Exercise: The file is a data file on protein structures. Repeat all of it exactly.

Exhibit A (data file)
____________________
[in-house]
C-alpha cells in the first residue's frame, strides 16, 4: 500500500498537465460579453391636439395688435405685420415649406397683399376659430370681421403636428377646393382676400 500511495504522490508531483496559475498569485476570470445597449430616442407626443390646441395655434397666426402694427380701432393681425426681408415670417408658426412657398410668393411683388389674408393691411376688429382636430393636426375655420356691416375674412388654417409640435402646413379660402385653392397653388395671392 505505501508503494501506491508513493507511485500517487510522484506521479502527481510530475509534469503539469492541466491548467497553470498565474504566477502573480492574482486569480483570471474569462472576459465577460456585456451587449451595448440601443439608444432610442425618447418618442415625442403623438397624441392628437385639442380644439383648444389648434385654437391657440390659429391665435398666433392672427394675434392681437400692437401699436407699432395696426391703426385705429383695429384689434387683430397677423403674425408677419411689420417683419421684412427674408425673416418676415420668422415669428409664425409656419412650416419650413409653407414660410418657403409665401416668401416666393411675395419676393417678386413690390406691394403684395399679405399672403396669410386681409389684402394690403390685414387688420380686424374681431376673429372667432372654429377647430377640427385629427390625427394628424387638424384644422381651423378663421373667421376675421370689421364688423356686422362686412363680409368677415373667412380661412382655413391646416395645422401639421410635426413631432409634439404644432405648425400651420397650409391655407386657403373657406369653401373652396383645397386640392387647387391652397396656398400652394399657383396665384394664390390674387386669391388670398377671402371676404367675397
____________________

[in-house]
C-alpha cells in the first residue's frame, strides 16, 4: 500500500498537465460579453391636439395688435405685420415649406397683399376659430370681421403636428377646393382676400 500511495504522490508531483496559475498569485476570470445597449430616442407626443390646441395655434397666426402694427380701432393681425426681408415670417408658426412657398410668393411683388389674408393691411376688429382636430393636426375655420356691416375674412388654417409640435402646413379660402385653392397653388395671392 505505501508503494501506491508513493507511485500517487510522484506521479502527481510530475509534469503539469492541466491548467497553470498565474504566477502573480492574482486569480483570471474569462472576459465577460456585456451587449451595448440601443439608444432610442425618447418618442415625442403623438397624441392628437385639442380644439383648444389648434385654437391657440390659429391665435398666433392672427394675434392681437400692437401699436407699432395696426391703426385705429383695429384689434387683430397677423403674425408677419411689420417683419421684412427674408425673416418676415420668422415669428409664425409656419412650416419650413409653407414660410418657403409665401416668401416666393411675395419676393417678386413690390406691394403684395399679405399672403396669410386681409389684402394690403390685414387688420380686424374681431376673429372667432372654429377647430377640427385629427390625427394628424387638424384644422381651423378663421373667421376675421370689421364688423356686422362686412363680409368677415373667412380661412382655413391646416395645422401639421410635426413631432409634439404644432405648425400651420397650409391655407386657403373657406369653401373652396383645397386640392387647387391652397396656398400652394399657383396665384394664390390674387386669391388670398377671402371676404367675397